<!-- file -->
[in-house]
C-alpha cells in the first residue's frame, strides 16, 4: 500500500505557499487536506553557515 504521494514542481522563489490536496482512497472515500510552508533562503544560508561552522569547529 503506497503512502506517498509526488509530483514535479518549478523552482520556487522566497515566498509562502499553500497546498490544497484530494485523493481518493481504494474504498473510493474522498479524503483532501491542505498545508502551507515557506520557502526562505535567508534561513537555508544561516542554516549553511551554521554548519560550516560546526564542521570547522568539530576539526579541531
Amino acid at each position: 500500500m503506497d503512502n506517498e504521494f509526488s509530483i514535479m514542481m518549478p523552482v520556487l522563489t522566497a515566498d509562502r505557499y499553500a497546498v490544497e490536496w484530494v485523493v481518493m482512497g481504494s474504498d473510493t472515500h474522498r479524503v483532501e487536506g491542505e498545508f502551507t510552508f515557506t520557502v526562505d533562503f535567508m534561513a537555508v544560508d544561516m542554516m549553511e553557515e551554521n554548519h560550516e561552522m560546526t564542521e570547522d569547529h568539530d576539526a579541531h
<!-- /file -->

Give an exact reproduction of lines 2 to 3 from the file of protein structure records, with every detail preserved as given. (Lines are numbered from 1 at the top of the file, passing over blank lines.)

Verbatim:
C-alpha cells in the first residue's frame, strides 16, 4: 500500500505557499487536506553557515 504521494514542481522563489490536496482512497472515500510552508533562503544560508561552522569547529 503506497503512502506517498509526488509530483514535479518549478523552482520556487522566497515566498509562502499553500497546498490544497484530494485523493481518493481504494474504498473510493474522498479524503483532501491542505498545508502551507515557506520557502526562505535567508534561513537555508544561516542554516549553511551554521554548519560550516560546526564542521570547522568539530576539526579541531
Amino acid at each position: 500500500m503506497d503512502n506517498e504521494f509526488s509530483i514535479m514542481m518549478p523552482v520556487l522563489t522566497a515566498d509562502r505557499y499553500a497546498v490544497e490536496w484530494v485523493v481518493m482512497g481504494s474504498d473510493t472515500h474522498r479524503v483532501e487536506g491542505e498545508f502551507t510552508f515557506t520557502v526562505d533562503f535567508m534561513a537555508v544560508d544561516m542554516m549553511e553557515e551554521n554548519h560550516e561552522m560546526t564542521e570547522d569547529h568539530d576539526a579541531h